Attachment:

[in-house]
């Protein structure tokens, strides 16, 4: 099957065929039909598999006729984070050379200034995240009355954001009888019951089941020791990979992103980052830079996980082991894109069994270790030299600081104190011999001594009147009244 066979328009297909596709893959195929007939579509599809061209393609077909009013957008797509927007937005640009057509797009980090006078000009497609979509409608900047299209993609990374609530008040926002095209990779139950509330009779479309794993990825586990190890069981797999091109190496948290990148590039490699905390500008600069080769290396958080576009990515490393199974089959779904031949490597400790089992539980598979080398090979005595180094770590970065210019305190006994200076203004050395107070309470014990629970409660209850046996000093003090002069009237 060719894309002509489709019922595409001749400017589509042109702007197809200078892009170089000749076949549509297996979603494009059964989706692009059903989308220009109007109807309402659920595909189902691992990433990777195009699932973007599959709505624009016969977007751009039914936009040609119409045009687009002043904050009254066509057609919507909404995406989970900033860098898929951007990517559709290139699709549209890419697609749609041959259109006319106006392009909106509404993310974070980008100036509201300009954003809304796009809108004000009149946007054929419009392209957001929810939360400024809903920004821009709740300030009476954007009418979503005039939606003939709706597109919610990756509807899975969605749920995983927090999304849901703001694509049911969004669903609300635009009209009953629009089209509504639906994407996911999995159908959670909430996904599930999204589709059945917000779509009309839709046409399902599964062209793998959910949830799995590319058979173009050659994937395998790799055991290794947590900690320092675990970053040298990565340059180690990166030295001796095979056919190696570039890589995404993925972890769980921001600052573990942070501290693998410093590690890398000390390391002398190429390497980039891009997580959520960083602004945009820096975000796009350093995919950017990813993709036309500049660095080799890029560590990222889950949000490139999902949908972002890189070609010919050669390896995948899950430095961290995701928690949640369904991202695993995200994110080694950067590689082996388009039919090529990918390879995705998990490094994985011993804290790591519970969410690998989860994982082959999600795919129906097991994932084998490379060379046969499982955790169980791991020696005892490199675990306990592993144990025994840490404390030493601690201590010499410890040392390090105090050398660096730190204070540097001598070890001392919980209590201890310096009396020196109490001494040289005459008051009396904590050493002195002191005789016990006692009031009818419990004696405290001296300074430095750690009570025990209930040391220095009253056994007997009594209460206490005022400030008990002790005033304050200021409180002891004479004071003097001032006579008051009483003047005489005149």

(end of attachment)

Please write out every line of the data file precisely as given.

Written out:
[in-house]
């Protein structure tokens, strides 16, 4: 099957065929039909598999006729984070050379200034995240009355954001009888019951089941020791990979992103980052830079996980082991894109069994270790030299600081104190011999001594009147009244 066979328009297909596709893959195929007939579509599809061209393609077909009013957008797509927007937005640009057509797009980090006078000009497609979509409608900047299209993609990374609530008040926002095209990779139950509330009779479309794993990825586990190890069981797999091109190496948290990148590039490699905390500008600069080769290396958080576009990515490393199974089959779904031949490597400790089992539980598979080398090979005595180094770590970065210019305190006994200076203004050395107070309470014990629970409660209850046996000093003090002069009237 060719894309002509489709019922595409001749400017589509042109702007197809200078892009170089000749076949549509297996979603494009059964989706692009059903989308220009109007109807309402659920595909189902691992990433990777195009699932973007599959709505624009016969977007751009039914936009040609119409045009687009002043904050009254066509057609919507909404995406989970900033860098898929951007990517559709290139699709549209890419697609749609041959259109006319106006392009909106509404993310974070980008100036509201300009954003809304796009809108004000009149946007054929419009392209957001929810939360400024809903920004821009709740300030009476954007009418979503005039939606003939709706597109919610990756509807899975969605749920995983927090999304849901703001694509049911969004669903609300635009009209009953629009089209509504639906994407996911999995159908959670909430996904599930999204589709059945917000779509009309839709046409399902599964062209793998959910949830799995590319058979173009050659994937395998790799055991290794947590900690320092675990970053040298990565340059180690990166030295001796095979056919190696570039890589995404993925972890769980921001600052573990942070501290693998410093590690890398000390390391002398190429390497980039891009997580959520960083602004945009820096975000796009350093995919950017990813993709036309500049660095080799890029560590990222889950949000490139999902949908972002890189070609010919050669390896995948899950430095961290995701928690949640369904991202695993995200994110080694950067590689082996388009039919090529990918390879995705998990490094994985011993804290790591519970969410690998989860994982082959999600795919129906097991994932084998490379060379046969499982955790169980791991020696005892490199675990306990592993144990025994840490404390030493601690201590010499410890040392390090105090050398660096730190204070540097001598070890001392919980209590201890310096009396020196109490001494040289005459008051009396904590050493002195002191005789016990006692009031009818419990004696405290001296300074430095750690009570025990209930040391220095009253056994007997009594209460206490005022400030008990002790005033304050200021409180002891004479004071003097001032006579008051009483003047005489005149």